Southern Boulevard’s Field Guide to High School Gym Class

Everyone’s taken gym. A high school gym class can be quite entertaining. It’s also a confusing environment to negotiate if you’re not familiar with the various species present. Southern Boulevard’s Field Guide series can be printed out for quick reference before you lace up. 

adipem magister aestuosi, or Gym Teacher

napoleon dynamite animated GIF
gym1

Adipem magister aestuosi is a gentle giant often clad in sweats. Contrary to popular belief, it is rarely a dangerous creature, often times misunderstood by those who dislike physical exertion. This creature is typically past its prime and moderates the ecosystem of the gym class. The patient Gym Teacher’s affection can be gained through effort, attendance, and an appreciation of classic rock.

aestuosi culus, or “Try-Hard”

gym2

Aestuosi culus tries way too hard. Typically garbed in expensive basketball shoes and a color-coordinated outfit, this creature has a terrible secret: this is the most exercise he’s gotten all week. The fact that he actually does possess a fair amount of natural athleticism only serves to make him more annoying. Probably a failed football player, he has a lanky physique with well-developed biceps from hours in a local gym – but has very little functional fitness. Outside casual games of frisbee, he’s about as useful as our next species:

segnis sed formosa, or Lazy Girl 

gym3

Pretty but immobile, segnis sed formosa tries to charm Gym Teachers with soft calls and knowledge of where their offspring attend higher education. While she could make games more enjoyable, segnis sed formosa rarely participates and is highly skilled at hiding a smartphone in her gym shorts. She often distracts species such as Tandem lecta and Pueri corpus odor, and encourages the brilliant colors and mating dance of Aestuosi culusShe is not to be confused with female species that are tired from athletics or other pursuits.

tandem lecta, or Uncoordinated Kid

gym4

This species comprises about 45% of the Gym Class Ecosystem. Different subtypes have different levels of lacking hand-eye coordination to protect them from predators such as Aestuosi culuswhich often overlooks them when making a pass, preferring to target members of the same species. This causes inbreeding and, as a result, none of the species ever improve. Uncoordinated Kid has occasional moments of greatness surprising everyone and, most of all, themselves. Despite the constant brutal contortions of their limbs they never sustain injury, a trait attributed to millions of years of evolution.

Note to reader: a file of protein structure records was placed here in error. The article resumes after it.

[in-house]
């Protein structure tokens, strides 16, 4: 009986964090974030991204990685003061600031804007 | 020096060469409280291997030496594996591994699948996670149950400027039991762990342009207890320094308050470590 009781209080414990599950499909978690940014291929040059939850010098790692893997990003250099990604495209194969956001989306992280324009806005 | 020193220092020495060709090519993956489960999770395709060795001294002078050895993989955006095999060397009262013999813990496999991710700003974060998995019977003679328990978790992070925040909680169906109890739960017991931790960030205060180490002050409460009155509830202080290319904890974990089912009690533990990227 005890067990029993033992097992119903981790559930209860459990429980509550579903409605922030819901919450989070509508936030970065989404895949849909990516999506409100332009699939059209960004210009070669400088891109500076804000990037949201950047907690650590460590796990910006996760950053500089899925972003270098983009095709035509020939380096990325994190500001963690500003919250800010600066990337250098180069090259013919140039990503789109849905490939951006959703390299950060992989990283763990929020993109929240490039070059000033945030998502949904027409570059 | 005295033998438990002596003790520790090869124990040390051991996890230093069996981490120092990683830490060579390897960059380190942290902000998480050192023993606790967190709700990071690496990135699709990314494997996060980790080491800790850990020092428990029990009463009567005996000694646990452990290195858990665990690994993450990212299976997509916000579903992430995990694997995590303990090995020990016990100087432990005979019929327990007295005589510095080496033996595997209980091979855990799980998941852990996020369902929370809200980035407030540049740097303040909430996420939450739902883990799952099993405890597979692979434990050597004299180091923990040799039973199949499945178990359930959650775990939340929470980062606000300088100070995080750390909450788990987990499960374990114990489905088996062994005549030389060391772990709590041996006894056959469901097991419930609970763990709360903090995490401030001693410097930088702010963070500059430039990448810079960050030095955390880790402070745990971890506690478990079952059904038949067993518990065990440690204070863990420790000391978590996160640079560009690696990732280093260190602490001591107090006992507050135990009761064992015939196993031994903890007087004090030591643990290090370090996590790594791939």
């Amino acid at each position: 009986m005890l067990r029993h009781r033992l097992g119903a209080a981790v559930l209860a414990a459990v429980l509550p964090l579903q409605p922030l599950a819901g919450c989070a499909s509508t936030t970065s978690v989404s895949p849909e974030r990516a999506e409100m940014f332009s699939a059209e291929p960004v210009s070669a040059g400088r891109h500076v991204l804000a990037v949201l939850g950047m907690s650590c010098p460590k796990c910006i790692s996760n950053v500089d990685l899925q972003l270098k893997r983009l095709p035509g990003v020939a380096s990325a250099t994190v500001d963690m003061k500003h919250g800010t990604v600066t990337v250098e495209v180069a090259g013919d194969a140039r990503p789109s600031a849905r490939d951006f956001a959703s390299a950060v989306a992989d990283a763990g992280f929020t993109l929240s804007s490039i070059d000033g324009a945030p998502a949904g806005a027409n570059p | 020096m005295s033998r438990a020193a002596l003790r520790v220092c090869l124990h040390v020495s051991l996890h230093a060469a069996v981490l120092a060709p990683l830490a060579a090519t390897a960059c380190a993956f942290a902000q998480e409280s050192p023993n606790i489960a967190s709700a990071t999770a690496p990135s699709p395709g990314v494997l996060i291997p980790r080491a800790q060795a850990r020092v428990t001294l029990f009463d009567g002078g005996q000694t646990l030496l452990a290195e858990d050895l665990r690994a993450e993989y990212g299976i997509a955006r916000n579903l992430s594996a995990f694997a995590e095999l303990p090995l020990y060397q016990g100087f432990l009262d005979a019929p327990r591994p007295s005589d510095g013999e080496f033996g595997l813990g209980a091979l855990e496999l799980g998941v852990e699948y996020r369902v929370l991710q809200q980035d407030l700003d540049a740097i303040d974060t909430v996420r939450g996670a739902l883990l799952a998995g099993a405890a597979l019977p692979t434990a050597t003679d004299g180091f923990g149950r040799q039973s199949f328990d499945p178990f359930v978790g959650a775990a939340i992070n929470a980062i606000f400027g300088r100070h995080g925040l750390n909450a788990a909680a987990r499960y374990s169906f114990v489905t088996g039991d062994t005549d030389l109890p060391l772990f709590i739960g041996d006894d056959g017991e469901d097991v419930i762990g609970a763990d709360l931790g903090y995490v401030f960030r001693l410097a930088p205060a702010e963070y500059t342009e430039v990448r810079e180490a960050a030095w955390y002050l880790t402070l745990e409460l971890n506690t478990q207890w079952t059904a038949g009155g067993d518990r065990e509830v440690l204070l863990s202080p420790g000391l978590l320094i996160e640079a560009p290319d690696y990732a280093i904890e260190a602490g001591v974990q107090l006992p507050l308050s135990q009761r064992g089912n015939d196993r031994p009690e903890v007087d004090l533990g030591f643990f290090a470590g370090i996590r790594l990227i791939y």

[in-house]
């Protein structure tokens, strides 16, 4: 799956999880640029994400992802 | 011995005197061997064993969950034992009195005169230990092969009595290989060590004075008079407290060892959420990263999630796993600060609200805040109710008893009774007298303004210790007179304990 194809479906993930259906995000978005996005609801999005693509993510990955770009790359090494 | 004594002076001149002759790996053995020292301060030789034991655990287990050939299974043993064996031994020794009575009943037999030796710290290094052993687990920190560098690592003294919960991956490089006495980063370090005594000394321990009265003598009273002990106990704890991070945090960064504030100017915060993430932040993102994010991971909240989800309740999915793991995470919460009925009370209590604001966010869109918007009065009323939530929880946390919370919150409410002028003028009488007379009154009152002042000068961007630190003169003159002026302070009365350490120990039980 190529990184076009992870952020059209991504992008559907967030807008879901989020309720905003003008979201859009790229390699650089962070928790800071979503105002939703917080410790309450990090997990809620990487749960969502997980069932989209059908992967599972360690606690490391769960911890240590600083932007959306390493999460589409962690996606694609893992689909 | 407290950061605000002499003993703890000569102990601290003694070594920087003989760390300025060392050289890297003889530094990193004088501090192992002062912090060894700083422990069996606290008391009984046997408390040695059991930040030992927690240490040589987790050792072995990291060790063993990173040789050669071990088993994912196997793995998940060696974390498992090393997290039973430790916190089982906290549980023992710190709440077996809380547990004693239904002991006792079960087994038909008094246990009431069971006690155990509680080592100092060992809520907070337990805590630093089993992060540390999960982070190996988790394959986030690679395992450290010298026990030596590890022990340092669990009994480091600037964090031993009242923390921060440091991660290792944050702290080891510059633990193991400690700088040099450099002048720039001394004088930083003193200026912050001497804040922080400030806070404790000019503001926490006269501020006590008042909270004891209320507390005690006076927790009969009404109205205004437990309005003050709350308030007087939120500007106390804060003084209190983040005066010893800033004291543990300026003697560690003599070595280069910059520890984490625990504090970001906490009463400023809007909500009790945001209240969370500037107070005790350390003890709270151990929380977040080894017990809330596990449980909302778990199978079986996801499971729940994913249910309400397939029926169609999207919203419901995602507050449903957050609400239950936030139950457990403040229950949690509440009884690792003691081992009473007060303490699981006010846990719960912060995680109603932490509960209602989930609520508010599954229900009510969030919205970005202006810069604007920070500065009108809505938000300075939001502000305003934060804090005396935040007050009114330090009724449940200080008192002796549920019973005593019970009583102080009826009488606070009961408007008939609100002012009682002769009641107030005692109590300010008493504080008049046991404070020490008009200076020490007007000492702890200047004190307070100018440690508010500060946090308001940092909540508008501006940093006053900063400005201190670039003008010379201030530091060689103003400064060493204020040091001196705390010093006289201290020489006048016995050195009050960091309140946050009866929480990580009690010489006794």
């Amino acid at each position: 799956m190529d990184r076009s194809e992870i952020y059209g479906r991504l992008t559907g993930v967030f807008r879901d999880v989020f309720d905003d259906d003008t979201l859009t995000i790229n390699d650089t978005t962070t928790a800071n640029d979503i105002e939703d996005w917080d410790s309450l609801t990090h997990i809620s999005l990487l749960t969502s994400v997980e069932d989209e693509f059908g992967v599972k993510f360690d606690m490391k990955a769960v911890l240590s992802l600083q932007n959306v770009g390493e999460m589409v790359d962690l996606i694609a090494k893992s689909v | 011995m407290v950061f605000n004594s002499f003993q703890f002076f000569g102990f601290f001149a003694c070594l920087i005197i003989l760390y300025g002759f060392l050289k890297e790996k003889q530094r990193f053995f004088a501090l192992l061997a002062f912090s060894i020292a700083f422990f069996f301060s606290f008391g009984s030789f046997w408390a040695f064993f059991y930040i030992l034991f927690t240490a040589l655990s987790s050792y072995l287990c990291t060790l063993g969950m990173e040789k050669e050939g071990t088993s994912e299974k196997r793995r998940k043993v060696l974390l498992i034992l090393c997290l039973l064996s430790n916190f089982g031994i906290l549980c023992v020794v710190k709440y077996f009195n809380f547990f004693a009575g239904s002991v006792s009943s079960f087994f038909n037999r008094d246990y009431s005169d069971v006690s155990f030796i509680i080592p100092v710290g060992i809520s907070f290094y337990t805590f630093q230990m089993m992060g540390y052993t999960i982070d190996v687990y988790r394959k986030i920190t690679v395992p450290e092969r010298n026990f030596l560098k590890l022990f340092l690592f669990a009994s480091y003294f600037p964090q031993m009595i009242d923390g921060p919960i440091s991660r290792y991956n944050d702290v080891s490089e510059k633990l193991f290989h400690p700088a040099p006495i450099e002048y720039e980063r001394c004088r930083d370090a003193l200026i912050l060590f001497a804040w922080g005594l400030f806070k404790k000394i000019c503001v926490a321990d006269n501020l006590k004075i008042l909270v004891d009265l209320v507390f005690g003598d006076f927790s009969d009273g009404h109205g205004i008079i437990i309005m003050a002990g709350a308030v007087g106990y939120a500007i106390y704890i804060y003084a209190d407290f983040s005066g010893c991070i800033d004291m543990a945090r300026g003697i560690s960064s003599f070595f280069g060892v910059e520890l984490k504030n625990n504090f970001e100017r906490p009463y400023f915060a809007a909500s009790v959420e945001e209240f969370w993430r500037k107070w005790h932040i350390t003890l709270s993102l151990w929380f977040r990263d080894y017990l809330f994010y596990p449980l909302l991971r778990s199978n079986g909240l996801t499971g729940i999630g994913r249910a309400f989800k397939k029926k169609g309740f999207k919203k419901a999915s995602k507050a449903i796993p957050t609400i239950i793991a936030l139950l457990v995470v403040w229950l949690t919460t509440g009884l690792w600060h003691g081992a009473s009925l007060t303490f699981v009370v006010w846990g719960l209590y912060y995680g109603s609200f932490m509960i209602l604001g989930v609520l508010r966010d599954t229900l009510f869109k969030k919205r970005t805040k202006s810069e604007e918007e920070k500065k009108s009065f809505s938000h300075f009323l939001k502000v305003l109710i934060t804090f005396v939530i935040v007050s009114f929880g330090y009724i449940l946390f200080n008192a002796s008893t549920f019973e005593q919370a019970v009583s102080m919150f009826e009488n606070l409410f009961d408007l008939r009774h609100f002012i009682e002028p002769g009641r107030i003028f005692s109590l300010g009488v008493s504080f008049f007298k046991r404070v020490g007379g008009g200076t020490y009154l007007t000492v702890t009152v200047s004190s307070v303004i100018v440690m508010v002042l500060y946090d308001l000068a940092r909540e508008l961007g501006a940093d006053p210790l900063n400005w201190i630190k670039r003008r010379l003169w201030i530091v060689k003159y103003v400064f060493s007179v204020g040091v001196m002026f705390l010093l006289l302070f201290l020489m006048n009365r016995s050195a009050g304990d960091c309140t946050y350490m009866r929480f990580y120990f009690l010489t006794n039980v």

aliena commutationem discipulo, or Talented Foreign Kidgym5

Where he or she is from, no one knows. What they do know is that this possibly foreign species is some kind of soccer or rugby player, says very little, and is absurdly good at everything. Save for the occasional grimace while running, this species expresses little fatigue and seems to be confused by other species’ sweat and complaining. It can be speculated that this invasive species is used to a harsher environment and when transplanted, finds it is much hardier than the local flora and fauna.

 pueri corpus odor, or Smelly Dude 

gym6

This is fortunately a rare but ever-present species in the Gym Class. Emitting a pungent musk during a variety of activities, this creature only gets smellier in the Gym Class ecosystem. Friendly enough, this creature is all but unaware that it smells bad enough to cause physical anguish in those who stand close. Possibly a defense mechanism, possibly an unwitting attempt at attracting female species, this is a creature with plenty of room to himself.


Have you studied these species in the field? Comment below.

Fun Fact: Southern Boulevard used Google Translate for these Latin names. The next Field Guides may not. 

Southern Boulevard’s Field Guide Series will continue as part of its Monday updates. Have an Ecosystem you want a guide to? Submit any ideas and Southern Boulevard will credit you if they are used.
Advertisements

Enter your comment here!

Fill in your details below or click an icon to log in:

WordPress.com Logo

You are commenting using your WordPress.com account. Log Out / Change )

Twitter picture

You are commenting using your Twitter account. Log Out / Change )

Facebook photo

You are commenting using your Facebook account. Log Out / Change )

Google+ photo

You are commenting using your Google+ account. Log Out / Change )

Connecting to %s